Trump's approval rate scorecard: One year in presidency
By Jasmine Cen
US President Donald Trump not only has to face a government shutdown on the first anniversary of his inauguration but also hits the lowest approval rating of any modern US presidents in the first year in office.
According to most recent polls, President Trump’s approval rating in January stands around 39 percent in comparison to his predecessor President Obama’s 50 percent. Former US President George W. Bush has 81.2, and Bill Clinton has 56.5 percent.
While using his normal tactic of calling out the media who is not in favor of him “fake news,” Trump claimed that his approval rating is actually the same as Obama's.
Trump's Twitter screenshot

Trump's Twitter screenshot

At the time Trump was sworn into office, he had an approval rating of 45 percent and a disapproval rating of 45 percent. 
Harry Enten, senior political writer and analyst for, shared his view on Trump's approval rating in an interview by the Washington Post.
"The thing to remember about Obama is that the economy was doing okay (not great), and he wasn’t going on Twitter or television and making a bombastic statement every day. It was the perfect formula for his approval rating to stay steady," said Enten.
The disapproval ratings have stayed above 55 percent since last July, while the approval ratings have been below 40 percent.
"While anyone in office at the moment would probably struggle with the same forces to some extent, Trump’s ratings have only fallen since he was sworn in, and the 40 percent ceiling he’s been hovering beneath since spring would seem to be to a large extent of his own making," said Ariel Edwards-Levy, director of polling at HuffPost, during a Washington Post interview.
A lot was happening in Trumpland last July, when former White House spokesman Sean Spicer resigned and former White House Chief of Staff Reince Priebus was pushed out from his position near the end of the same month. 
In addition, Trump abruptly announced a transgender military ban on Twitter with no policy backup, leaving the military baffled. 
The Democratic People's Republic of Korea (DPRK) had two successful ballistic missile tests, while Trump witnessed three separate GOP health care bills failed in Senate even after he threatened to jeopardize government projects in Alaska in July.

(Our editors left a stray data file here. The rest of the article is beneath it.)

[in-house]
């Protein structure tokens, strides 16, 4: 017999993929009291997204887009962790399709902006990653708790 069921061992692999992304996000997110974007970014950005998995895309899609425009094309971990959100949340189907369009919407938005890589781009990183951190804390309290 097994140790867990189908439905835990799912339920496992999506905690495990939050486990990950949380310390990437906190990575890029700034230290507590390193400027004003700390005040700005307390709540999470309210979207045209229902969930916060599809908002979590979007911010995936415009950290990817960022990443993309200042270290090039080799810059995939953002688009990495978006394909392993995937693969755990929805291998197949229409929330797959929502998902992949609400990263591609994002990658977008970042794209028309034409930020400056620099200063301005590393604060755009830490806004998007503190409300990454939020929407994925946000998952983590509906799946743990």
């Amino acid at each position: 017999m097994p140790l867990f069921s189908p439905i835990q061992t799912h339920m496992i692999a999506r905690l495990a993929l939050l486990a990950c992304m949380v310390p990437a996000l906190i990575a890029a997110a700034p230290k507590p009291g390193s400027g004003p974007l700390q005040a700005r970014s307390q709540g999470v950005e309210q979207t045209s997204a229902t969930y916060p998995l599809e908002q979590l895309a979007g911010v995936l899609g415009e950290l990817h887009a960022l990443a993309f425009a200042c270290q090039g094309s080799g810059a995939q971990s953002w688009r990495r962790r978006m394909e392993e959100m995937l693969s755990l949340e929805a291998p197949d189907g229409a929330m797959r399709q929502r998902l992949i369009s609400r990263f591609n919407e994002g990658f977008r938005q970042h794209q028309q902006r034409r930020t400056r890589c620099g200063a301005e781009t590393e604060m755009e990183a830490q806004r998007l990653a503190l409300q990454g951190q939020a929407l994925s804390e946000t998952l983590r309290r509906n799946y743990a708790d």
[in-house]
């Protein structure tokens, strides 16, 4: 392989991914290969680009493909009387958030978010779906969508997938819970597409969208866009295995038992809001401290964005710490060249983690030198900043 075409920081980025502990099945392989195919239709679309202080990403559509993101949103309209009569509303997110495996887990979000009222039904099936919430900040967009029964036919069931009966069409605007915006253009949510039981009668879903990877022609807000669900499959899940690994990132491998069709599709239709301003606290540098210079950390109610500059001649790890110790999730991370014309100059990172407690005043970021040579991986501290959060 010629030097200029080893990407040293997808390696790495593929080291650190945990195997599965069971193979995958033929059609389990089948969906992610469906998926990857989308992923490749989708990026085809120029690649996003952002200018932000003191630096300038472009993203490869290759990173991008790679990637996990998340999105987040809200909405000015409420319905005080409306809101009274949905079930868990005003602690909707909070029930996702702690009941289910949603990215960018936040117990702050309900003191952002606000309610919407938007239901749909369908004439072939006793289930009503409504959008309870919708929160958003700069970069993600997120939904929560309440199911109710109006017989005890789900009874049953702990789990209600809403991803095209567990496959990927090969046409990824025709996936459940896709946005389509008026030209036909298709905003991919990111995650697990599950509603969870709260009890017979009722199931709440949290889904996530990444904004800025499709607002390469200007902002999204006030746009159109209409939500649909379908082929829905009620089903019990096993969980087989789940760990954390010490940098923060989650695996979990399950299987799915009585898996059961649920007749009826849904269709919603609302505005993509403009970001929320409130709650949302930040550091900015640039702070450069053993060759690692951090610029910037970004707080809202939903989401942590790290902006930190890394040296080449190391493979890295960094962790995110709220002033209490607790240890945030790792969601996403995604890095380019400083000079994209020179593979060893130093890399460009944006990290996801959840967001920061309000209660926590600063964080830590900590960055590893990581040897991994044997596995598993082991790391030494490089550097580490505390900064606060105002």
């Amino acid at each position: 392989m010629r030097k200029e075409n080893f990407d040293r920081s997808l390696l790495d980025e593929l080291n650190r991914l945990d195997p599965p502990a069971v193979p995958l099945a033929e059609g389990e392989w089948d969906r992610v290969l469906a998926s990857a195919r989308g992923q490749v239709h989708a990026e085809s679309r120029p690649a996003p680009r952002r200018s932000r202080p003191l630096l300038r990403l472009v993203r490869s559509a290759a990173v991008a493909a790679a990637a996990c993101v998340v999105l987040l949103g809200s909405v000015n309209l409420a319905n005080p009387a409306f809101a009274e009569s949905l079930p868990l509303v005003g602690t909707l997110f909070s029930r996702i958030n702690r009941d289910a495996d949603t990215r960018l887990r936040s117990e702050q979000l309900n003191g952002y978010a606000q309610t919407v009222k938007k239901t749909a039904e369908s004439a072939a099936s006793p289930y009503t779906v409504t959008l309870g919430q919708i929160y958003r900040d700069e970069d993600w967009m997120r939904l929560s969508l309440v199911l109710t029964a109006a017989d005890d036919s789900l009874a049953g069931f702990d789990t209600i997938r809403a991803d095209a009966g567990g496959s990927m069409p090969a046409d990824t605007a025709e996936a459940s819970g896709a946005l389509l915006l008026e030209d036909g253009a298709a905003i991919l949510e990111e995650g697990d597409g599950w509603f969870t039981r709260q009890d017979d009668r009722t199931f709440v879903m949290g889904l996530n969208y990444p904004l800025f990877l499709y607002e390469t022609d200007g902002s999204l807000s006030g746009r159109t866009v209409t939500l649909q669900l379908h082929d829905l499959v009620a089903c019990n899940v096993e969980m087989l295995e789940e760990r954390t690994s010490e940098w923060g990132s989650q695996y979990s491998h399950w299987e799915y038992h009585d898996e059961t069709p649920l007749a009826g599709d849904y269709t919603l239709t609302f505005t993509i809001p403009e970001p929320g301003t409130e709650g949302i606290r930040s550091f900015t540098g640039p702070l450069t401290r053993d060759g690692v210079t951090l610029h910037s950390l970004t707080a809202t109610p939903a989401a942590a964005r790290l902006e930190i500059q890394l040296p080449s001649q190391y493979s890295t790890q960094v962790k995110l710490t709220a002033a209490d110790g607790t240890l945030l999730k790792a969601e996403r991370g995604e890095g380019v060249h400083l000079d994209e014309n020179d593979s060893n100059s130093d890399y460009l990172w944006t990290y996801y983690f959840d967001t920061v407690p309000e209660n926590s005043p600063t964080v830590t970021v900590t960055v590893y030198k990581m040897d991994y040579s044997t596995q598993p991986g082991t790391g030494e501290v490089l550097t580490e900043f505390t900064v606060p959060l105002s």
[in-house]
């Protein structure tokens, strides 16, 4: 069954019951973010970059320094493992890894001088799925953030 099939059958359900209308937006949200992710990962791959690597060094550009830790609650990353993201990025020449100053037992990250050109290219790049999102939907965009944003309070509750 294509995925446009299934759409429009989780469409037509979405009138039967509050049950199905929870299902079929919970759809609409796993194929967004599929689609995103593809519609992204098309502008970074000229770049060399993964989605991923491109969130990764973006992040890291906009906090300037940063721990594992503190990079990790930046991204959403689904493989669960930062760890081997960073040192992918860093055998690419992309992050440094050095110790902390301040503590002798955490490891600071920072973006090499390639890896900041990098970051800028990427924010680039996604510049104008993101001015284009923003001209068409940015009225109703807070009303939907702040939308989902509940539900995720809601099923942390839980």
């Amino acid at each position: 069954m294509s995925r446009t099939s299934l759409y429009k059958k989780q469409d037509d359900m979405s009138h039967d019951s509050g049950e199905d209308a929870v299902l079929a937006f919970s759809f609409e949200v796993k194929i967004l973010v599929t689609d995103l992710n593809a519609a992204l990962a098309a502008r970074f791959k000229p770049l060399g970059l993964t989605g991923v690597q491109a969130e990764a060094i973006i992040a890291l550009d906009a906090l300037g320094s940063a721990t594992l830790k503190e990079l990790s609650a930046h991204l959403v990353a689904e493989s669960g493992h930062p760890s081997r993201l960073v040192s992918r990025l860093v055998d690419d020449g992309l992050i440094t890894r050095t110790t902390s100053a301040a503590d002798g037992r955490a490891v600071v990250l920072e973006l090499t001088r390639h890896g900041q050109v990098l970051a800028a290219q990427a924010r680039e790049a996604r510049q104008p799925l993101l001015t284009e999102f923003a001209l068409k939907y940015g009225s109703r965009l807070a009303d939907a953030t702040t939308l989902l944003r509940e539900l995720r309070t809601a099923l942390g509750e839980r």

The highest approval rating Trump had in his first year of his presidency was in March last year at 49 percent with the disapproval rating of hitting the first-time highest since inauguration at 56 percent.
Trump signed a Muslim ban 2.0 last March banning citizens from six Muslim countries to enter the US. Iraq was removed from the list. The ban was later blocked by a federal judge in Hawaii before it went into implementation.
In the same month, James Comey, Trump's former FBI director, confirmed that the FBI had been investigating the possible Russian government interference in the 2016 presidential election and linked to Trump's campaign since July 2016. 
President Trump's former national security adviser, Michael Flynn, who was ousted in February, told FBI he was willing to be interviewed in exchange for immunity from prosecution. Flynn entered a guilty plea last December for lying to the FBI about his conversation with the Russian ambassador.
According to another poll by the Economist/YouGov, 21 percent of the participants actively approved Trump's performance in his first year, while 40 percent of them strongly disapproved. 

Enten shared his worries, saying a disapproval rating ranking in the 30's does not show a good sign for the Trump administration to pass major legislation in the Congress.
"Presidents who have higher approval ratings generally have an easier time getting Congress to go with them on big ticket items. That said, with the growing polarization within Congress, even a less popular president can get big stuff passed without being all that popular if his party holds the majority," he added.

Expectation for Trump's second year

While sharing their expectations for Trump's second year, Americans say they expect less from the president.
About 30 percent of them are still confident and expect more from Trump and his administration, though 40 percent expect less.
"There was plenty of polarization during the [George W.] Bush years, and his approval rating rose like a rocket and dropped like rock falling from a high building. I guess what I’m saying is that I’m skeptical that Trump cannot see the same thing occur," said Enten.